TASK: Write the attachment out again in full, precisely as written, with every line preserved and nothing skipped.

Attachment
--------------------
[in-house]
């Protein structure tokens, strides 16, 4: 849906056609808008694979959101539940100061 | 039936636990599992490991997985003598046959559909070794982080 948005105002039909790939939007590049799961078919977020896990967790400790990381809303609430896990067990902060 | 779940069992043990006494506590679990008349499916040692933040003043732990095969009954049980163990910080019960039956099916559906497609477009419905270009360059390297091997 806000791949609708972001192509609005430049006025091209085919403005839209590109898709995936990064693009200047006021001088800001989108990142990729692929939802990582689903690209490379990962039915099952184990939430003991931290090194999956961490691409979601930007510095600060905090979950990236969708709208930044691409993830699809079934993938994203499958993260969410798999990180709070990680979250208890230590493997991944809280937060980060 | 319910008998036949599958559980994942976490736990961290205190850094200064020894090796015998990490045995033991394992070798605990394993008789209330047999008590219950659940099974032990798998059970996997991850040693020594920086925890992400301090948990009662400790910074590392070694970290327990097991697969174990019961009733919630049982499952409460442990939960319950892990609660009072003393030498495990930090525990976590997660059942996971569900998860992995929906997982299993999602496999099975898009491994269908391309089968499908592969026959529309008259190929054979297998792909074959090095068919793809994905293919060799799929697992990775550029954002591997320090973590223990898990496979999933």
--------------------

[in-house]
């Protein structure tokens, strides 16, 4: 849906056609808008694979959101539940100061 | 039936636990599992490991997985003598046959559909070794982080 948005105002039909790939939007590049799961078919977020896990967790400790990381809303609430896990067990902060 | 779940069992043990006494506590679990008349499916040692933040003043732990095969009954049980163990910080019960039956099916559906497609477009419905270009360059390297091997 806000791949609708972001192509609005430049006025091209085919403005839209590109898709995936990064693009200047006021001088800001989108990142990729692929939802990582689903690209490379990962039915099952184990939430003991931290090194999956961490691409979601930007510095600060905090979950990236969708709208930044691409993830699809079934993938994203499958993260969410798999990180709070990680979250208890230590493997991944809280937060980060 | 319910008998036949599958559980994942976490736990961290205190850094200064020894090796015998990490045995033991394992070798605990394993008789209330047999008590219950659940099974032990798998059970996997991850040693020594920086925890992400301090948990009662400790910074590392070694970290327990097991697969174990019961009733919630049982499952409460442990939960319950892990609660009072003393030498495990930090525990976590997660059942996971569900998860992995929906997982299993999602496999099975898009491994269908391309089968499908592969026959529309008259190929054979297998792909074959090095068919793809994905293919060799799929697992990775550029954002591997320090973590223990898990496979999933």